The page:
Mausoleum vandalized at Woodland Cemetery
It is an Ironton landmark and a popular stop on a local history tour. It is now also a casualty of crime.
Ironton police and Woodland Cemetery officials are investigating the recent break in at the tomb of Dr. Joseph Lowry and his wife, Sarah.
Vandals broke into the tomb and demolished the engraved front pieces that covered the caskets and broke a roughly two-inch-thick slab of marble on top of Joseph Lowry’s resting place. When that marble broke, it dented the copper vault, or sleeve, that contains the actual casket.
The damage was discovered last week by a woman walking through the cemetery who stopped to peer into the tomb — not an uncommon thing. The tomb is a popular stop on the annual Lawrence County Historical Society’s Ghost Walk; it has long been an eye-catcher, owing to its grandeur and the story of Lowry’s mysterious death in 1933.
The woman notified Woodland Cemetery Manager Lee Morgan, who called Ironton police.
“I couldn’t believe it,” Morgan said. “They put the chain back through to make it look like nothing had happened,” Morgan said.
Morgan is not sure when the incident occurred—workers check each tomb regularly but the damage could have been done anytime within the last couple of weeks.
At first, Morgan and others had waited to discuss the incident. The tomb was placed under surveillance in hopes the culprit or culprits would return and could be caught. The culprit or culprits left behind a Pepsi can that has been confiscated by police.
Morgan thinks when the marble front pieces fell, the intruders may have gotten hurt and this might have preempted the criminal activity.
Morgan estimates the culprits did “thousands of dollars in damage” but is not sure at this point exactly how much it will cost to repair the tomb. One thing he is sure about is this damage was not the work of teens intent on mischief. Was this the work of grave robbers?
G.W. Carroll is related to the Lowrys, who had no children and therefore no direct descendants.
“There was a rumor floating around for 60 years they had valuables and money hidden, which wasn’t true,” Carroll said.
The idea that someone would break in solely for the copper is not likely.
“I had never realized there was any copper in it,” Carroll said.
A little history
The tomb was Joseph Lowry’s last sign of devotion to his wife.
“She never wanted to be buried in the ground,” Carroll explained. “It was built for her.”
Local historian Mary Counts, who has conducted research on the Lowrys, said when Sarah Lowry died in 1931, her body was interred somewhere in Woodland Cemetery. Counts thinks Sarah’s initial resting place was a holding vault at Woodland Abbey.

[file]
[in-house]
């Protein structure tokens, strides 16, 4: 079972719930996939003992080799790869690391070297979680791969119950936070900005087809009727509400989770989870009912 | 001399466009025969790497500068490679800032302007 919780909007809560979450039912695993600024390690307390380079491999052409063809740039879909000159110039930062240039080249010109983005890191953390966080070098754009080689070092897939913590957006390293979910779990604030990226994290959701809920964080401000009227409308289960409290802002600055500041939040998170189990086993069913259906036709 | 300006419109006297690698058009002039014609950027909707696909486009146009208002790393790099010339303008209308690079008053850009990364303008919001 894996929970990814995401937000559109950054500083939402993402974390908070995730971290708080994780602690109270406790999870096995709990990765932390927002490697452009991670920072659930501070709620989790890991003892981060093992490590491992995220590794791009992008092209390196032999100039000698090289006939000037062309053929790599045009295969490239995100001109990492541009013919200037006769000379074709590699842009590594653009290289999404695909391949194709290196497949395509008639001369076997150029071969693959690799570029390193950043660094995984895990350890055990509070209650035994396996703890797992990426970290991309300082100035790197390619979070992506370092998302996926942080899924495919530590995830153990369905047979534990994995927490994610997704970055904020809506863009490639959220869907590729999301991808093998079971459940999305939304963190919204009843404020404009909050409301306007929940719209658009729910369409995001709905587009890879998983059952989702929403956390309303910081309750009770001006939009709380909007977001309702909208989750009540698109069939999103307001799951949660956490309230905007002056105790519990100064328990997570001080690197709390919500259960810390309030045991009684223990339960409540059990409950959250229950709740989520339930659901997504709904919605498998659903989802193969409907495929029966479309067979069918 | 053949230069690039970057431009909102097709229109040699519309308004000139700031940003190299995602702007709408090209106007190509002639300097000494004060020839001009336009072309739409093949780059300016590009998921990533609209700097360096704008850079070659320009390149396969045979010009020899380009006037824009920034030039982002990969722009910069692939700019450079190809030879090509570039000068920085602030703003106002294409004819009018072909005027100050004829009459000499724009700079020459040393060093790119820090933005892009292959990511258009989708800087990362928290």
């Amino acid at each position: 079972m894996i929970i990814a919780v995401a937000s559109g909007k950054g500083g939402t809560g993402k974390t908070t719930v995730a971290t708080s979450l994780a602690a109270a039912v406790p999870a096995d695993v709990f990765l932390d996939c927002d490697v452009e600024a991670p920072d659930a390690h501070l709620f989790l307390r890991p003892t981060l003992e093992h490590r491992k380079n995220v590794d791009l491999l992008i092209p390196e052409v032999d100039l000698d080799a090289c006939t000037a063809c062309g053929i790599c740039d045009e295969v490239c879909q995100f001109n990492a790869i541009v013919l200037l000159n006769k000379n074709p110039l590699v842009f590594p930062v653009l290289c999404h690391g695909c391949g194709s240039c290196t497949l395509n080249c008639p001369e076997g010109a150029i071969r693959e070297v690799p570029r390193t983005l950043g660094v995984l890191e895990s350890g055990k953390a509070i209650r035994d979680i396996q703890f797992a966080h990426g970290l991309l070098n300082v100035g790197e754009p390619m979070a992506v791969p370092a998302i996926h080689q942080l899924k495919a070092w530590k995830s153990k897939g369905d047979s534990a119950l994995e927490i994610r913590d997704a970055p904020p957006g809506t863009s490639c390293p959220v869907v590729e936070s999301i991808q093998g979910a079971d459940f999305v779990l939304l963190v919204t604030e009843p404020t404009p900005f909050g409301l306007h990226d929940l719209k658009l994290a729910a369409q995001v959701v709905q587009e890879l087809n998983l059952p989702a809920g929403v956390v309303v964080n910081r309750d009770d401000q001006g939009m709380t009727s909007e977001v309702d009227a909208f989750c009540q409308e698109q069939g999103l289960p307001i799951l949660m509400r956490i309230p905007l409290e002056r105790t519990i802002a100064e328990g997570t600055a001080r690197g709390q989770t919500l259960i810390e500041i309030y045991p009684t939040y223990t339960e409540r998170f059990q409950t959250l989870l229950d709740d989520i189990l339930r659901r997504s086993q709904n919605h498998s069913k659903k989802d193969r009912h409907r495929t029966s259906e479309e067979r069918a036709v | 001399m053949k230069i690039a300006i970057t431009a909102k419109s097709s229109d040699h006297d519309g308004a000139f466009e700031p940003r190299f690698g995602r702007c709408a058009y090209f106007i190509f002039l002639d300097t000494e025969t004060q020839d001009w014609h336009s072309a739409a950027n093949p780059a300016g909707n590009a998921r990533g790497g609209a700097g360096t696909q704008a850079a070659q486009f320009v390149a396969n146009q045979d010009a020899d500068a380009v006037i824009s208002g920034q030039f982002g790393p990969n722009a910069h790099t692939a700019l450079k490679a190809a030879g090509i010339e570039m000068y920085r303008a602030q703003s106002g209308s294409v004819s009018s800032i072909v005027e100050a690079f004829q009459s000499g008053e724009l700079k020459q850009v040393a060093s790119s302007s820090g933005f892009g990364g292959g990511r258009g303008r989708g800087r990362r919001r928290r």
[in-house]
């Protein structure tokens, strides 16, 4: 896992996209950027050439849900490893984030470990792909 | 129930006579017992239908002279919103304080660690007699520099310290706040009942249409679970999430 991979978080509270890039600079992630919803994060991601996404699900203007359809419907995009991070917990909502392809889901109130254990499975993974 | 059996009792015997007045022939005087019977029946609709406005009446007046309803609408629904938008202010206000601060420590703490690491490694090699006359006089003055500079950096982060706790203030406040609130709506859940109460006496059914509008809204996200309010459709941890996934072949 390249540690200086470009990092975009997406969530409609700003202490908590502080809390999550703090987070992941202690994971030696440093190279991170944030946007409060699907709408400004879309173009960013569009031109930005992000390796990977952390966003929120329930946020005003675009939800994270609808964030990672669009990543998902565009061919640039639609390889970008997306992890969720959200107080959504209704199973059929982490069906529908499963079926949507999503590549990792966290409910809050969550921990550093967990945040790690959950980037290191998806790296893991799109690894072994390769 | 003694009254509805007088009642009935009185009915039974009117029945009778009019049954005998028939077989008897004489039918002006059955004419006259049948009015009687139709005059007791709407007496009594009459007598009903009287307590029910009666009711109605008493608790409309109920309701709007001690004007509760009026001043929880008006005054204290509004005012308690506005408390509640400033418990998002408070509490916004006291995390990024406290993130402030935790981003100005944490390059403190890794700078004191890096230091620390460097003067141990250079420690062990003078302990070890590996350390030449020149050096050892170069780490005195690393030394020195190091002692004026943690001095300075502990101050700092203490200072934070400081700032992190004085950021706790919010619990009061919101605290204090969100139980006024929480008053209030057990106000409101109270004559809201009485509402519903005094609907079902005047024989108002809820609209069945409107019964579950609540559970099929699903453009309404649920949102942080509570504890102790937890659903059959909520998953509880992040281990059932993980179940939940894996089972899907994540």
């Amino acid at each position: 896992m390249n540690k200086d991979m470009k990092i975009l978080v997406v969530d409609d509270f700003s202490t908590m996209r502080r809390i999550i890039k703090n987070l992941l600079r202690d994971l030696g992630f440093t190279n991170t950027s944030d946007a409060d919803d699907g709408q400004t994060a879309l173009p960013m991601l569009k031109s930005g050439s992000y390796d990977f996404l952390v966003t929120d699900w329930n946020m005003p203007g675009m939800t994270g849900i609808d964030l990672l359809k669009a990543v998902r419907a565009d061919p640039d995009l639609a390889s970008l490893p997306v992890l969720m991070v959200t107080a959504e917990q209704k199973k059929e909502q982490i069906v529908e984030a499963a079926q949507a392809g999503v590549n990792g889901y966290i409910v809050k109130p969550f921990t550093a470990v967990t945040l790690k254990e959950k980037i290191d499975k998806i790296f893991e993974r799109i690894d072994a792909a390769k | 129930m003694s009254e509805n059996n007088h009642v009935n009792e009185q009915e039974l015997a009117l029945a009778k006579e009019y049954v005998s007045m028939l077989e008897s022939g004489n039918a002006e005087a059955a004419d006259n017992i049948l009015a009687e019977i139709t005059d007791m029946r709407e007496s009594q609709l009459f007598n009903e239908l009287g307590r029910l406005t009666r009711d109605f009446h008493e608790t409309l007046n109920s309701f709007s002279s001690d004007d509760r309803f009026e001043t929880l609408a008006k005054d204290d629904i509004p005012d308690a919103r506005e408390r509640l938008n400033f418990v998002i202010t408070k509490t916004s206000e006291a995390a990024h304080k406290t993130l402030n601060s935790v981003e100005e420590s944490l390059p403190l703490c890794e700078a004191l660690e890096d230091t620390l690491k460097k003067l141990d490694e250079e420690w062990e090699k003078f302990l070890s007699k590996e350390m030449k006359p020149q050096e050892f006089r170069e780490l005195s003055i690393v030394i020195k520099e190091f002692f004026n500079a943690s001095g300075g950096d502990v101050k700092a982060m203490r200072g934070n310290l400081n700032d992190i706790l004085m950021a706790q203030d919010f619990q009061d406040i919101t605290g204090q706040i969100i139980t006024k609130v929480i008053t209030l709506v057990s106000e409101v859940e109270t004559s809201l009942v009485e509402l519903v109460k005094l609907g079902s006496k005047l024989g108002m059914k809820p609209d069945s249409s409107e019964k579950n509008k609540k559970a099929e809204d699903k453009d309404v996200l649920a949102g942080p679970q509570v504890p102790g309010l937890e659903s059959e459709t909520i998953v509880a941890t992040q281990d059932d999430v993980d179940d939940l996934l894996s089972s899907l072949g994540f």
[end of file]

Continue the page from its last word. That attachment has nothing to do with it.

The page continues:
The tomb was not completed until March 1933 and Sarah was moved into it then. Oddly, Joseph Lowry would occupy his place in the tomb less than three months later.
Then as now, the large, ornate tomb, with its stained glass windows, marble columns and flower pots, is a showpiece.
Counts said her research showed the tomb of Dr. Andrew Lowry, Joseph Lowry’s brother, cost $10,000 at the time it was built in the 1920s.
But she has not found any records to show how much Joseph and Sarah Lowry’s tomb cost at the time it was built. Carroll said he thinks a tomb like that today “would cost a million dollars.”
A modern problem
Morgan said keeping people out of the cemetery after hours is a problem.
The back fence is chain link and workers frequently have to patch it when vandals tear it, sometimes making holes large enough to get bicycles through.
Reports of items stolen from graves are not uncommon at Woodland or any other graveyard.
“It’s a shame,” Morgan said. “They destroyed one of the most historic sites we have. There’s a lot of history here.”
Counts said she does not understand why someone would do this to a grave, a resting place for people who died years ago.
“Why, since 1933, was it bothered now?” Counts said. “Why after all these years? Even if it was money or jewels they were after, why can’t they leave the dead alone?”
Ironton Police Detective, Capt. Chris Bowman said someone somewhere knows something and he urged them to call and tell what they know.
“We take these cases seriously, very seriously,” Bowman said. “It’s a shame someone would desecrate a grave for any reason, theft or vandalism.”
Anyone with information may call the Ironton police detective’s bureau at 532-5606.